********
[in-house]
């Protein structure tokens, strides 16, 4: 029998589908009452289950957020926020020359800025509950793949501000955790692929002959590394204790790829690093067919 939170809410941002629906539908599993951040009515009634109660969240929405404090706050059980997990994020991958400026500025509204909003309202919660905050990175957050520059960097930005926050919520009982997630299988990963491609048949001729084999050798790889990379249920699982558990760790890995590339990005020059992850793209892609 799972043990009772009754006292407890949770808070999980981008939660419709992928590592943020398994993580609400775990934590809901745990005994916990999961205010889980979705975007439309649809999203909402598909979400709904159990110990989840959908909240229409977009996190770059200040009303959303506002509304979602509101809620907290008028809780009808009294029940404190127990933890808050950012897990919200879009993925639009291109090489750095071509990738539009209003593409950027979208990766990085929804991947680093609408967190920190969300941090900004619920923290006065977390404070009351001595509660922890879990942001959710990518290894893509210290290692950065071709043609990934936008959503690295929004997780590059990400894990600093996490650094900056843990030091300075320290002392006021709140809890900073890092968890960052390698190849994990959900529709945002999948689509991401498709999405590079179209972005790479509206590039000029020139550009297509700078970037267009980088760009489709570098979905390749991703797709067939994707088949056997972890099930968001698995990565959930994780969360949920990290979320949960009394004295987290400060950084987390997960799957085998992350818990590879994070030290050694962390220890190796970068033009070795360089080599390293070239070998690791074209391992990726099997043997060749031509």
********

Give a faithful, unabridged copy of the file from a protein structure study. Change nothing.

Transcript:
[in-house]
């Protein structure tokens, strides 16, 4: 029998589908009452289950957020926020020359800025509950793949501000955790692929002959590394204790790829690093067919 939170809410941002629906539908599993951040009515009634109660969240929405404090706050059980997990994020991958400026500025509204909003309202919660905050990175957050520059960097930005926050919520009982997630299988990963491609048949001729084999050798790889990379249920699982558990760790890995590339990005020059992850793209892609 799972043990009772009754006292407890949770808070999980981008939660419709992928590592943020398994993580609400775990934590809901745990005994916990999961205010889980979705975007439309649809999203909402598909979400709904159990110990989840959908909240229409977009996190770059200040009303959303506002509304979602509101809620907290008028809780009808009294029940404190127990933890808050950012897990919200879009993925639009291109090489750095071509990738539009209003593409950027979208990766990085929804991947680093609408967190920190969300941090900004619920923290006065977390404070009351001595509660922890879990942001959710990518290894893509210290290692950065071709043609990934936008959503690295929004997780590059990400894990600093996490650094900056843990030091300075320290002392006021709140809890900073890092968890960052390698190849994990959900529709945002999948689509991401498709999405590079179209972005790479509206590039000029020139550009297509700078970037267009980088760009489709570098979905390749991703797709067939994707088949056997972890099930968001698995990565959930994780969360949920990290979320949960009394004295987290400060950084987390997960799957085998992350818990590879994070030290050694962390220890190796970068033009070795360089080599390293070239070998690791074209391992990726099997043997060749031509």